Teaching Your Dog Great Leash Manners

Canine Coach Mike provides easy-to-learn training methods that will boost both you and your dog’s confidence!

Taking your dog out on a walk has many healthy benefits while exposing them to new smells, places and even people. If you think about the added exercise you both will get it’s a win win for everyone! There are however some things to avoid that will make the experience even better. I’ve added a short list of leash walking tips that you can practice and become a better dog walking team.

The Eyes Have It

If your pet is not paying any attention to you once that leash is clipped on, the chance of him/her doing it while walking with distractions at every corner are slim. A training tip that you can should be practicing every day is great eye contact between you and your dog. I set myself up a few times a day with some tasty treats and then call my dog’s name and when he looks up into my eyes, I will say “yes” and reward. Make sure you are only calling their name once and that you reward every time. Soon your dog will begin to check in with you even when you are not asking for it. Having a dog that knows to look up at you on a walk can help in many ways. the most important one being if you need to avoid any trouble while walking. It could be another person walking by or a barking dog trying to interfere. Practicing great eye contact is a staple towards many good behaviors but leash walking is at the top.

Be Prepared

Leaving your house for a short walk with your pup sounds simple, unless you do not have the right tools for the job. I like to use a 4 or 6 foot leash which gives your dog plenty of room to sniff and still allows for easy control. I never leave home without having some really good treats in my pocket. If you feel like it’s too much to take along food and hold onto a leash then I will suggest a small training pouch that you can easily clip onto a belt or pocket. 

Pay Attention

If you are walking along and not aware of your surroundings this is a quick way to an injury. When I’m out on a walk I am always looking around to see what surprises could pop out or come running around the corner. If your dog sees another person or squirrel or even another dog and decides to take off right after them and you are not prepared it could be painful. There is nothing worse than a shoulder injury or being dragged to the ground. If you are able to spot any distraction and want to avoid being yanked around you will need to get your dogs attention. Call your dog close to your body and get their eye contact while paying them for doing it. If they are focusing on you then reward them until the other distraction has moved along. Prepare for the best, expect the worst!

No Pulling

I’ve yet to meet a dog that did not pull on a leash at some stage of training. Dogs understand how much fun it is to be outside. Freedom from the family room window and a ticket to explore the yard! It is an impulse control that with consistent training should improve. The goal here is to keep moving along with your dog near your side while out walking. There is no miracle tip or cure but it comes down to putting in the practice time together.  If you’re feeling a strong pull coming from the other end of the leash simply stop moving. Pulling will soon mean the walk has come to a halt. This may frustrate your dog into moving back towards your body. Talk to them, reward them for being next to you and try again. Another signal you can give is when the pulling begins, call your dog back to you and turn to walk in the other direction a few steps. Start to move right or left and mix up the direction you’re going.  As your dog begins to move along with the direction changes be sure to reward and praise. It is easier to begin leash training in an area without much distraction. As your dog learns to pay attention and not yank you in every direction you can begin to slowly add things that make the training harder. If your dog is not exposed to different distractions it will most likely be too hard to handle for them while on the road.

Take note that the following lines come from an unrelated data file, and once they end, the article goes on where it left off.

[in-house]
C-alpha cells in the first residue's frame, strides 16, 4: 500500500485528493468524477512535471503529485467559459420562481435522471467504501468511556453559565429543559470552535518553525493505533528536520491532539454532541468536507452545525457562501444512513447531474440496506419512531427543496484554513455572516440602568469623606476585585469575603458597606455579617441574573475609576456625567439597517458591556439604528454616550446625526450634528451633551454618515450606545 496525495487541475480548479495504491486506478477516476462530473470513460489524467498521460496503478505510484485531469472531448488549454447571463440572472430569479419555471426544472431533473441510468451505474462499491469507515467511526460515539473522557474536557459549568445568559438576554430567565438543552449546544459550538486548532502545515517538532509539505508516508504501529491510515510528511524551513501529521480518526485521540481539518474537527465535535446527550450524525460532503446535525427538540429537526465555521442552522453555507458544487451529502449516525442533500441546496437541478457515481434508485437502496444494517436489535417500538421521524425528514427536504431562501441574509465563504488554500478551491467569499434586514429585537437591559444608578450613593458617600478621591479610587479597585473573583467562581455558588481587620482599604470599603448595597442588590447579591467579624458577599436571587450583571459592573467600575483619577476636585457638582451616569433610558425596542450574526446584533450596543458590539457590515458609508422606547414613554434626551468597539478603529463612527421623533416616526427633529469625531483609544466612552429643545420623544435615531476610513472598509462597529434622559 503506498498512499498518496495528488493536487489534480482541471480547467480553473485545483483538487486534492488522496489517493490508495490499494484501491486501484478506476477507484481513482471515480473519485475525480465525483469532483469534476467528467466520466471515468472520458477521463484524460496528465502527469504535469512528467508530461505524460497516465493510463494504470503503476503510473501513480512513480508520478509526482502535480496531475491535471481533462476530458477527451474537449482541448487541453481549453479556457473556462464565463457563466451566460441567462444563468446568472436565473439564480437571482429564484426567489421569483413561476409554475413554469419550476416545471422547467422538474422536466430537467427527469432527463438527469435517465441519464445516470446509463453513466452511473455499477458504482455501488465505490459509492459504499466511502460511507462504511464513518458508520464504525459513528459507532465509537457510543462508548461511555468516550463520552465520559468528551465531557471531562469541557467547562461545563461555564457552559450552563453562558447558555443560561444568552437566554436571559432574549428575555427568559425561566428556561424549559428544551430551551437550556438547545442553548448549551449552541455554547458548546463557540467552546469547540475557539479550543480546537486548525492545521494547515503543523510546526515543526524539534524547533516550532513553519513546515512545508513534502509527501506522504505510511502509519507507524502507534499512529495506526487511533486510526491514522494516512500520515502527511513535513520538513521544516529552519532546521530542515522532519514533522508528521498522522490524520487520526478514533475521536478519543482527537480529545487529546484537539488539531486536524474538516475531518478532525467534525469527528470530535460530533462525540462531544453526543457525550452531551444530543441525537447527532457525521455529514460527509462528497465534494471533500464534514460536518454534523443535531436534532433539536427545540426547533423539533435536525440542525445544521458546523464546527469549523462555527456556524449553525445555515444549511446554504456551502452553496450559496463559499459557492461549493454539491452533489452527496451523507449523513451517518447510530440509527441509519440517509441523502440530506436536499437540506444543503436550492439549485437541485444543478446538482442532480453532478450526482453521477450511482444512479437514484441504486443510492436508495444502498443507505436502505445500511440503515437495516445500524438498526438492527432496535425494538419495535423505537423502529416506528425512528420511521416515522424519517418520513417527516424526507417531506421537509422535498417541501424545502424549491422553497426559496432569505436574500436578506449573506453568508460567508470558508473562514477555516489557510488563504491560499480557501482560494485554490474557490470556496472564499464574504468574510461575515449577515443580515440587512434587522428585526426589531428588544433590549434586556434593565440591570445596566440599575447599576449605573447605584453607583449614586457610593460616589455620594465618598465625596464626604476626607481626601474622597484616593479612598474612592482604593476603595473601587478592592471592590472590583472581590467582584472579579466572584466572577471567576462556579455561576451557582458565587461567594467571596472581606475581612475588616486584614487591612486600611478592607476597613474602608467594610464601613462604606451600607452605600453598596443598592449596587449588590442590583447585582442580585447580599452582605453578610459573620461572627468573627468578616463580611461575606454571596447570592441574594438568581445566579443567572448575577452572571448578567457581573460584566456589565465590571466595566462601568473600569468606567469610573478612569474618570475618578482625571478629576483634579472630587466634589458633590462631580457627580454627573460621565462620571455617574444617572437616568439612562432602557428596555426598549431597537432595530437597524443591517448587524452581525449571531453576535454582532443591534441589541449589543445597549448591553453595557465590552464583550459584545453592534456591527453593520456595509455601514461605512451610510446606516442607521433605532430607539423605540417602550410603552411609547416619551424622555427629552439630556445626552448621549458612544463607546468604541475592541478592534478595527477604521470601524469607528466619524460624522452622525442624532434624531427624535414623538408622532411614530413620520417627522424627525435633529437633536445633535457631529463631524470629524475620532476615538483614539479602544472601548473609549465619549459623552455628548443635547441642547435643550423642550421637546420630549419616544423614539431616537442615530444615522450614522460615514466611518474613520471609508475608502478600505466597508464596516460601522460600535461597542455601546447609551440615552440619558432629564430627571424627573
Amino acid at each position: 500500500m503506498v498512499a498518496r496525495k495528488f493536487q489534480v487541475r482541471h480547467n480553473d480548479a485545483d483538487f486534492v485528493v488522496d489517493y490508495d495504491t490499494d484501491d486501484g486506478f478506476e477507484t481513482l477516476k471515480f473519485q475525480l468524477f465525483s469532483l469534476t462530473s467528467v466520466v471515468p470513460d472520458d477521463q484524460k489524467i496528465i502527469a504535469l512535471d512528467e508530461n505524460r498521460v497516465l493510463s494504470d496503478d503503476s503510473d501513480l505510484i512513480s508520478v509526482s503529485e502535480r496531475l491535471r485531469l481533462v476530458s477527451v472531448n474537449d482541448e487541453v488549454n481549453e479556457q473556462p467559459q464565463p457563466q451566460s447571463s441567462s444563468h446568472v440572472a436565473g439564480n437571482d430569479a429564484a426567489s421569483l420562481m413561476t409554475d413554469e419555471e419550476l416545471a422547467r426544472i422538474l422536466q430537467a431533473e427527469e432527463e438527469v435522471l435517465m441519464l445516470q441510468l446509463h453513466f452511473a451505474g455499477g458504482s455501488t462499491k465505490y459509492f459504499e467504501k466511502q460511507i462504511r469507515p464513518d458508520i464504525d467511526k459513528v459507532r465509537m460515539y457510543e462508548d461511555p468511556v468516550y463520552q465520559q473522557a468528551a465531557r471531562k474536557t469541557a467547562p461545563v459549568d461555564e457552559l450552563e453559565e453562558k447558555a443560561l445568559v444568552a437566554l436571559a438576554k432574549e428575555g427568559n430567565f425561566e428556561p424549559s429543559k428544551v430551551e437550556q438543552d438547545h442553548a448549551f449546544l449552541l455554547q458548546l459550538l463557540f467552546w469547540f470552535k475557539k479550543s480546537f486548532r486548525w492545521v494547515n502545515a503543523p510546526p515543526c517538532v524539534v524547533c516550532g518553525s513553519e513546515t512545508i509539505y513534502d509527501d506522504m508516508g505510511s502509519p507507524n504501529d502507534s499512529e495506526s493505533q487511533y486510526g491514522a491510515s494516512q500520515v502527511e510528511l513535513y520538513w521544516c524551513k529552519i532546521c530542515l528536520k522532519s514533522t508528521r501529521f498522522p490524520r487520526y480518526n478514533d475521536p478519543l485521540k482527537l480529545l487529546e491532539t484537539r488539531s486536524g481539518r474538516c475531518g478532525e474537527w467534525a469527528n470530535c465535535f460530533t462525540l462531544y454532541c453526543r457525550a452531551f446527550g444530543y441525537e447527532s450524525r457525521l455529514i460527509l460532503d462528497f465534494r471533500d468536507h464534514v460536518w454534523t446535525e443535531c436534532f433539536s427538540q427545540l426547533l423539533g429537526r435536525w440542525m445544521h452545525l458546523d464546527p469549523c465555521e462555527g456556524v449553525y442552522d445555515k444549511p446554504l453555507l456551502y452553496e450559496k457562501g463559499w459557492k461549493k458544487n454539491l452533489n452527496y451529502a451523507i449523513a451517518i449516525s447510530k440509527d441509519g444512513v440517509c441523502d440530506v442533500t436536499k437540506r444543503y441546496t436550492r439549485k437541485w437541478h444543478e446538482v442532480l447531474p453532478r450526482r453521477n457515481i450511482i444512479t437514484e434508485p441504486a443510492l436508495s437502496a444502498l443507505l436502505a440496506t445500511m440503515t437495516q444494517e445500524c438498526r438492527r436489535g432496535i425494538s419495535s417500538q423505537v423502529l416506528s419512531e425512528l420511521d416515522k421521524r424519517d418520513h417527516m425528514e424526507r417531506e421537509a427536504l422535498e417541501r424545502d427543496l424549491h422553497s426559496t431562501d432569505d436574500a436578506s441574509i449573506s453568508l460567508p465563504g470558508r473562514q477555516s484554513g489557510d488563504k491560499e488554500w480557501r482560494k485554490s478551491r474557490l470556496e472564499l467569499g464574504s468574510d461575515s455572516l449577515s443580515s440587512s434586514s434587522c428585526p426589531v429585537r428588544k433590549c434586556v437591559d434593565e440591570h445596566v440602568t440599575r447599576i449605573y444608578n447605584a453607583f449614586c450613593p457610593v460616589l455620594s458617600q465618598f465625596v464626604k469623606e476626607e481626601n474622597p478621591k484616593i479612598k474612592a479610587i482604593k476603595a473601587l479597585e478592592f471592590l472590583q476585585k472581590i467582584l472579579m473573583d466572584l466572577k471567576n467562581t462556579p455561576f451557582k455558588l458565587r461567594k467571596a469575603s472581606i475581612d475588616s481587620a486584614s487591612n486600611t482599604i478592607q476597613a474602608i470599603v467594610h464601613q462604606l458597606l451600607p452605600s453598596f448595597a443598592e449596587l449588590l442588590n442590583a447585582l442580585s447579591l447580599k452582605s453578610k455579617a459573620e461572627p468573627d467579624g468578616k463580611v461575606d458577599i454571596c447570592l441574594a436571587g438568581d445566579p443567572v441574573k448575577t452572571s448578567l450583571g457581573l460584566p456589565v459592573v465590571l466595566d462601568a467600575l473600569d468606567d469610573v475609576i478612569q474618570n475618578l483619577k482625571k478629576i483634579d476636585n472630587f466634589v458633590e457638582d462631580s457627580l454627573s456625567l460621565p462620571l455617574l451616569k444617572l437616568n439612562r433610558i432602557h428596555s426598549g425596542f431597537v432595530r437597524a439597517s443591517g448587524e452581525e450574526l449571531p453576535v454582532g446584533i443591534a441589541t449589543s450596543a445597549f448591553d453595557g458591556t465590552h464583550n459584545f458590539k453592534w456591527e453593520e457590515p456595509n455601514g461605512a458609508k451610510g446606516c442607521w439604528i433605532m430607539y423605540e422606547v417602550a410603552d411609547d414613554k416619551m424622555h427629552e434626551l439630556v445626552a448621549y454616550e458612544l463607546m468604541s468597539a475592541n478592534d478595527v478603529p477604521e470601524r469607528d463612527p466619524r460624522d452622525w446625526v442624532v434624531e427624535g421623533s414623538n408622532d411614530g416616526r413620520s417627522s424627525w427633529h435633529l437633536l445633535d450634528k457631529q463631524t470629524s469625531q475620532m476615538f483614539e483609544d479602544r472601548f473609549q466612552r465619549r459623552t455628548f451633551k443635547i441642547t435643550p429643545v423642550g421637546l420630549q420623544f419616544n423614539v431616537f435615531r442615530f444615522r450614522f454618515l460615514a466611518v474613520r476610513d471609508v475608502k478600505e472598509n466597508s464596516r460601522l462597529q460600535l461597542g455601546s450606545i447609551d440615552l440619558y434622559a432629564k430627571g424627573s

Start your leash training today and get out and see the world!

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“Dogs really love to please their humans, and using positive training methods is the fastest way to get results!”

- Canine Coach Mike

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    Michael Muscato, CPDT-KA​

    The Canine Coach

    With a love for dogs and a passion for coaching, Mike is dedicated to educating people about their dogs behavior.

    Mike was introduced to horses and dogs at a young age and soon knew these animals would become a rewarding part of his life. He was inspired to train dogs by Sherwood, his first Golden Retriever in 1990. Mike is determined to make a lasting impact with every dog and their owner, using positive training methods.

    For over 20 years Mike has been a player development director for athletes, and feels right at home sharing his knowledge to help dog owners become a better coach to their dog!

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